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Witness Statement of Nasser Golparipour

Nasser Golparipour, a former IRGC member and the father of Kurdish Iranian death row prisoner Habibollah Golparipour, discusses his son's case.

Name: Nasser Golparipour

Place of Birth  Sanandaj, Iran 

Occupation  Shopkeeper and retired Islamic Revolutionary Guard Corps member  


Interviewing Organization: Iran Human Rights Documentation Center (IHRDC)

Date of Interview:  December 19, 2011

Interviewer: IHRDC Staff


This statement was prepared pursuant to an interview with Nasser Golparipour. It was approved by Nasser Golparipour on 12/19/2011 There are 14 paragraphs in the statement.

The views and opinions of the witness expressed herein do not necessarily reflect those of the Iran Human Rights Documentation Center.

1. I am Nasser Golparipour, the father of political prisoner Habibollah Golparipour, who has been sentenced to death. My son has been in solitary confinement in Mahabad Central Prison for 14 days [at the time of this interview].

2. My son was a civic activist. His work dealt with books and newspapers. A person who works with books and newspapers will [usually] have a political case brought against him if he goes to prison.

3. In his case file, it is written that he is connected to the PJAK. He has denied everything, however. He has never taken part in any armed operations. Habib was a high school student before his arrest.

4. I was a supporter of the [Islamic] Revolution. I served in the [Islamic Revolutionary Guards] Corps [IRGC] for 22 years. I fought with the IRGC in the trenches at the war front for seven years during the [Iran-Iraq] War. I have never collaborated with counterrevolutionaries [those opposed to the Islamic Republic].

5. Even now, if a foreign country were to encroach on an inch of my homeland [Iran], I would be prepared to give my life for my country. The soil of my homeland is a matter of personal honor to me. It’s true that they are currently detaining my son, but I hold nothing against my country.

 

Arrest and Detention of Habibollah Golparipour

6. This was the first time that Habibollah had been arrested. He had no prior criminal record. He has been detained for nearly three years now. He was arrested in late September two years ago, but I don’t remember the exact day.

7. My son’s lawyer read his case file and told me that my son was arrested while in possession of several books with other people whom he had accompanied to Mahabad. [Apparently] someone by the name of Seyyed Salaam gave him up.

8. He [Habibollah Golparipour] was in the detention center of the Intelligence Office [of Mahabad] for the first five months [of his detention]. During those five months, he was forbidden all visitation and we had no idea as to his whereabouts. Ultimately, after five months [of uncertainty] we obtained some information from him. When they transferred him to Mahabad Central Prison, he contacted us himself and we learned about his situation. Before that we received no news about him.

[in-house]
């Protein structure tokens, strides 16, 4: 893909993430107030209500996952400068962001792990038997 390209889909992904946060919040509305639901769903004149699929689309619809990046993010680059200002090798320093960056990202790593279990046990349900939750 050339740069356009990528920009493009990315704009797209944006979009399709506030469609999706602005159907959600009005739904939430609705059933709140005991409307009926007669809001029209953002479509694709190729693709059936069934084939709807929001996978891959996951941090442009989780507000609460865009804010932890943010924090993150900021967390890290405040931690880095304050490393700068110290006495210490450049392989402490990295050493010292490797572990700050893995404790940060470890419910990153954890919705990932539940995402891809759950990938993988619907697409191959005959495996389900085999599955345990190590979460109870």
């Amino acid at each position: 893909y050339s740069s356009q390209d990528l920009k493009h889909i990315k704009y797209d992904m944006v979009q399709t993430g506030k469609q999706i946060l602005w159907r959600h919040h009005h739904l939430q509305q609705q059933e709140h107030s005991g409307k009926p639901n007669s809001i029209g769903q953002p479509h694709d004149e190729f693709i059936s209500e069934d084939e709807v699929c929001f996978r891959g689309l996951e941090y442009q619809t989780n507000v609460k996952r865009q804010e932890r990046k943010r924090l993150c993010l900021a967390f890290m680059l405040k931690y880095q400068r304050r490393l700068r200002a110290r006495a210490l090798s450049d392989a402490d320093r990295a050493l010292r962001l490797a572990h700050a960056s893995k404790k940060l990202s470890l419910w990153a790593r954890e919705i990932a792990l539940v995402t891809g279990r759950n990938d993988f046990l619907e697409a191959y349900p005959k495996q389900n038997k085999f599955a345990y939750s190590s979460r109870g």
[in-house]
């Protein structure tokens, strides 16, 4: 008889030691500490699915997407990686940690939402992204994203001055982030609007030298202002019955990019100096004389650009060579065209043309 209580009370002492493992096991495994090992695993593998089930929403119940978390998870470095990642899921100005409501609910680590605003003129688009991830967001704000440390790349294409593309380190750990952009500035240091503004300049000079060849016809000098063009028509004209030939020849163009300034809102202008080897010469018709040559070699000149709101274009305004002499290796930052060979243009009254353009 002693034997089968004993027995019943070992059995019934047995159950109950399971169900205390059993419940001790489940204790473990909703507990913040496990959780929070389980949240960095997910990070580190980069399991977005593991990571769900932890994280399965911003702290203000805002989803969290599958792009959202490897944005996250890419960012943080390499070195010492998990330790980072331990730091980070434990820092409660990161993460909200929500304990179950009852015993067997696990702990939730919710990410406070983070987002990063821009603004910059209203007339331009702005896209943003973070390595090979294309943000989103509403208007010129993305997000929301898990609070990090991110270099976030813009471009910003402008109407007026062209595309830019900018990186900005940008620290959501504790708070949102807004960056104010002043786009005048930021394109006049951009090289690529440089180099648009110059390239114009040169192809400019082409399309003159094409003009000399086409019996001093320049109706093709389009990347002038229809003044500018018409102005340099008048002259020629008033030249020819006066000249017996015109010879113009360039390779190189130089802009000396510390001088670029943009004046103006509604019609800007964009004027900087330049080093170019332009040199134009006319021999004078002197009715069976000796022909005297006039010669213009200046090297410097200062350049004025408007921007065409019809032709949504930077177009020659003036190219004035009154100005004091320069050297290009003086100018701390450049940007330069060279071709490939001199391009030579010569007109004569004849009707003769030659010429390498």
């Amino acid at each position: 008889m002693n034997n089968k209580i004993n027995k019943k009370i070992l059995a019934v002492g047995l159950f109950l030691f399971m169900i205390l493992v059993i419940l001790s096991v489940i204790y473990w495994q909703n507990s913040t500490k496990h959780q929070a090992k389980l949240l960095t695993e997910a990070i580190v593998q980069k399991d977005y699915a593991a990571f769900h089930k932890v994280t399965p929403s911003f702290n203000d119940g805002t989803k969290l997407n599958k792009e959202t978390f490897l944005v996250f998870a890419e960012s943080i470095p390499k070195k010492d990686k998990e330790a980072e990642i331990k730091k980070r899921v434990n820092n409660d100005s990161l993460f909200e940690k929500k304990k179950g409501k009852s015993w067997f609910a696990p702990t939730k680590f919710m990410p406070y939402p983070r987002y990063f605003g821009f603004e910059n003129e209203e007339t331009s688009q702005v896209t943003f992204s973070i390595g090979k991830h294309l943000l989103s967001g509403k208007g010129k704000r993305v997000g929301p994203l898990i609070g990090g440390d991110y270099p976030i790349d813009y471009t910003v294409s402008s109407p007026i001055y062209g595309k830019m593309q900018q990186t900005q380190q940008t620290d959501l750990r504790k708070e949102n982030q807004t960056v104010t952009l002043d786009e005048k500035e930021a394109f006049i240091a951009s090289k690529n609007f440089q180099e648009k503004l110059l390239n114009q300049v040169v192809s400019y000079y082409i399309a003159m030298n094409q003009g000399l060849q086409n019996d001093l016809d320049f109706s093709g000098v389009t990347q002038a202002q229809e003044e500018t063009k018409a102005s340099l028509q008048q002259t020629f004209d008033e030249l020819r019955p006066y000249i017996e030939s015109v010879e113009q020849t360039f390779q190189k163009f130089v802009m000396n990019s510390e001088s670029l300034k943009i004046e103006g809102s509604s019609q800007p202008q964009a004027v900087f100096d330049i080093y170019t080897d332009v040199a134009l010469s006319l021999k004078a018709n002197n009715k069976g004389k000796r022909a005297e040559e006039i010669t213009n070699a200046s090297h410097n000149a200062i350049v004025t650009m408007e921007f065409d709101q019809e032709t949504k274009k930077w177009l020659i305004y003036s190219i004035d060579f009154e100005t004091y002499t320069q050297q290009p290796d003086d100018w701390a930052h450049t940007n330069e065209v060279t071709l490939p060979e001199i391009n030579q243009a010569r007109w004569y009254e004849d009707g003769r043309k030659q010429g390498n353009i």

9. I went to the prison and met with some prison officials named Mr. Bahraini and Mr. Fathi and they indicated that my son had caused disturbances in prison. They [the prison authorities] send agents provocateurs into the prison—who subsequently get into fights with the prisoners. This ultimately led to my son and four others to be sent to solitary confinement.

10. We visit him in prison every month, but during the last fourteen days, they have imposed [further] sanctions on him, so we have not seen him. They’ve said that they may even extend this [refusal of visitation].

11. I don’t know any of Habibollah’s fellow prisoners. He has been imprisoned alone [in solitary confinement]. We have had to endure these misfortunes for several years simply for the crime of being Kurdish. While he is in [Mahabad] Central Prison, the possibility of visitation exists every day. His attorneys can also see him whenever they like.

 

Prosecution of Habibollah Golparipour

12. My son’s attorneys are Mr. Khalil Bahramian and Mr. Ehsan Mojtavi. My son sent a letter to the head of the judiciary, the Supreme Leader, and the National Security Council wherein he discussed everything [that has happened to him].

13. When they gave him the death penalty, I made a plea for clemency for which I have still not received a response. The judge in his case was Ali Khodadadi. I told him that my son was not an armed [dissident], and that when he was arrested, he did not have any weapons on his person. He didn’t even have a nail cutter or a knife with him. He only had books in his possession when they arrested him. [Khodadadi] told me that if they only arrested him with a book, then there wouldn’t be any problems and that [Habibollah] wouldn’t be detained for more than two hours. But then he sentenced him to death.  They [the authorities] wrote in his file that when he was arrested he had some books, a few periodicals, a cell phone and nothing else.

14. I even told the judge that if my child has made mistakes that merit punishment [the judge] should not penalize him harshly; instead, he should show him what to do to make up for his mistakes. 

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Kurds